By Eddie Ybañez
OVER the long weekend that began with Chinese New Year on Friday, Feb. 21, 2017, I had the privilege of spending time with the twelve teams who were competing in Startup Weekend Cebu Youth Edition 2018.
Like the tens of thousands of other teams who compete in Startup Weekend competitions across the globe every year, their goal was the same: Conceptualize a start-up over the 48-hour duration of the contest and then pitch the idea before a panel of judges during the closing of the event.
As the teams formed and cofounders discussed potential business ideas, I realized that their success hinged on their understanding of a single word: start-up.
With the tech ecosystem in Manila and in Cebu still nascent, emerging in the last five to ten years, and our business curriculum still reflecting more traditional pursuits and paradigms, the term “start-up” would still be relatively new to most participants. At best, they would have acquired the term through osmosis — by reading headlines of Silicon Valley start-ups getting acquired, or in due turn, hearing that their friends wanted to build their own startups in the Philippines — but never have it explicitly defined.
I speak from experience, too.
When I myself joined Startup Weekend Cebu in 2012, I only had a vague notion of what a start-up was. Back then to me a start-up was simply any organization that wanted to solve a problem through technology, and my entry into the competition reflected that: Together with cofounder Kenneth Baylosis, we imagined a value-added service that enabled Filipinos to hail a cab to their location completely through text messaging. Over the last six years, this idea has since evolved, and Micab, as we now call our company, allows Filipinos in Cebu, Davao, Iloilo, and Manila to hail a taxi through our Android or iOS app.
Based on my own experiences, I would like to define start-up in the way that I think will be most helpful to both Filipino founders and our country at large, beginning by explaining first what it is not. A startup is not simply any business with a tech or digital component, as I myself originally thought in 2012. For example, if you own a neighborhood lavanderia and you wish to open up online booking for pick-up and delivery via a Web site, I would argue that adding this e-commerce functionality would not classify it as a start-up.
I would instead encourage Filipinos to think of a start-up as a platform, one with two sets of user groups — usually buyers and sellers, or in cases like Micab, users and providers. Your role, as start-up founder, is to facilitate interaction between the two user groups, and in doing so, you would address a market inefficiency in the Philippines.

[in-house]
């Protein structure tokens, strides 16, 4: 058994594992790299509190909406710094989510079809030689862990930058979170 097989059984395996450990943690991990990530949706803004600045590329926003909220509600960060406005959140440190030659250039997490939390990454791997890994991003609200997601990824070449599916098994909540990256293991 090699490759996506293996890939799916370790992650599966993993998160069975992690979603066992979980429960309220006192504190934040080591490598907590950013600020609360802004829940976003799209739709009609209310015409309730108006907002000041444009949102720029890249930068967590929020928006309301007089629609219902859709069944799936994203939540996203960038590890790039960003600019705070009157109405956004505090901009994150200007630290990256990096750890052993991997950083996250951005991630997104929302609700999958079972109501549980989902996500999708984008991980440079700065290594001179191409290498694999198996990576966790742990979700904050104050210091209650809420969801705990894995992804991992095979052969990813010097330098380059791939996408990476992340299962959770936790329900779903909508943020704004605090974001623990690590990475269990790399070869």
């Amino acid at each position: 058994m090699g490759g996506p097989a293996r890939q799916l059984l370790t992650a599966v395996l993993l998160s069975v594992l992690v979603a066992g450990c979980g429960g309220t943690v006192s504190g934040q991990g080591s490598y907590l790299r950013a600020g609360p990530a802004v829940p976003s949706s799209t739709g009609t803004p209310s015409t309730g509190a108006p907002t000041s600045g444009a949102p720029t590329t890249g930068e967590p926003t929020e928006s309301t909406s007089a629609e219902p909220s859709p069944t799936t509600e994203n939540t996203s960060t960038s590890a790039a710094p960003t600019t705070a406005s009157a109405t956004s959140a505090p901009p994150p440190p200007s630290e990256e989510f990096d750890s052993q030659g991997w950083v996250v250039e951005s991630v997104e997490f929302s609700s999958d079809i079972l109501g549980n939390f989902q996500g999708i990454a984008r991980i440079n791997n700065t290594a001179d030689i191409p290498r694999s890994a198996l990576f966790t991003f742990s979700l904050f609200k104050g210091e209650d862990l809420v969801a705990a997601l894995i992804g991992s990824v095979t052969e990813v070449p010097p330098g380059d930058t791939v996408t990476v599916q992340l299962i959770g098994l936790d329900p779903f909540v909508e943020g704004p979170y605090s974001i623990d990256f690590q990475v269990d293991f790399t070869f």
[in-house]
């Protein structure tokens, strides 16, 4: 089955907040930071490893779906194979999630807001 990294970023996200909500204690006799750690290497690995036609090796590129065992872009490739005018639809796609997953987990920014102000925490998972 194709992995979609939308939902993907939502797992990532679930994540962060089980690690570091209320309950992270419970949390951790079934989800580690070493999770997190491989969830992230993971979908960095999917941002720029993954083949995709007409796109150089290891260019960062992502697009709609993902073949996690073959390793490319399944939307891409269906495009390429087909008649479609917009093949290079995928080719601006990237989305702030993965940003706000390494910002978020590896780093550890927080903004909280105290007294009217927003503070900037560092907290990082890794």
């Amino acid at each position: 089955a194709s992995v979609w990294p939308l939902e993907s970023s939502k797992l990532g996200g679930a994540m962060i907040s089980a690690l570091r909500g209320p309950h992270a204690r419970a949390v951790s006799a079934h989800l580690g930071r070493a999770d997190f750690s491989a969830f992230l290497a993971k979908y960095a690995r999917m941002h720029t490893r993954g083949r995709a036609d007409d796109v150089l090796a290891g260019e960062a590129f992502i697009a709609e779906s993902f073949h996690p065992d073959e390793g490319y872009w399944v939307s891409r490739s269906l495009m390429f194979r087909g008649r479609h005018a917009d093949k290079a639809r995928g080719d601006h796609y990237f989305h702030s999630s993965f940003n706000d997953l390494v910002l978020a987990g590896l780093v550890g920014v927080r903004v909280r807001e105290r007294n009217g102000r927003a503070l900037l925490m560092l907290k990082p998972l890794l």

Let’s return to the lavanderia example.
If instead of simply choosing to create a booking system for your own lavanderia’s pick-up and delivery, but instead launched a platform that equipped all lavanderias across Metro Manila with a similar, out-of-the-box system, I would argue that you are in fact a start-up.
Why? Because you’re addressing a real pain point in the country, not just for yourself but potentially hundreds of thousands people just like you: You’re solving a problem at scale. I myself experienced what it was like to combine a traditional laundry shop with technology, when I founded Laundrytopia in the Pasong Tamo area of Makati City as an experiment to understand how I could incorporate Micab with it. That Laundrytopia expanded to one production house and three branches in a single year of operations just goes to prove my point: Platforms are the way to go.
Some may wonder why I care so much about redefining the Philippine start-up as the Philippine platform.
Since my own participation in Startup Weekend Cebu in 2012 and the one just last weekend, I’ve attended dozens of similar competitions, and to the extent that I have constructive feedback for some of the participants, it’s almost always the same: Their ideas are not big enough. Often they amount to just digitizing a service or business they already provide, such as selling clothes through a website, or offering their services through an app. Take my constructive criticism of these ideas as evidence of my absolute faith in Filipino talent and ingenuity: We can do so much more.
If on the other hand, we get all our aspiring founders to think of their startup as a platform, and they’re building it to address a market inefficiency between two large user groups, we’ll get a new generation of Filipinos solving the biggest problems facing our country. This is what I myself am trying to humbly accomplish through Micab and my dream of “Taxi 2.0”: I want to make it safer, easier, and more convenient for passengers in search of a cab with drivers in search of passengers.
There are thousands of more market inefficiencies in our country just waiting to be solved by entrepreneurs bold enough to believe they can, and that’s why I’d like to leave them with but one thought, most especially to the great future founders of the Philippines who won at Startup Weekend Cebu, including Where’s my Bus? (1st place), Finding Doctor (2nd place), Co.Lab (3rd place), Lakbay (4th place) and Transugbo (Special Award: Best Pitch): Set out in search of not what you can build, but in whom in the country you can unite.
Eddie Ybañez is the CEO and cofounder of taxi-hailing application Micab, and he envisions the creation of a “Taxi 2.0” for the country’s riding public.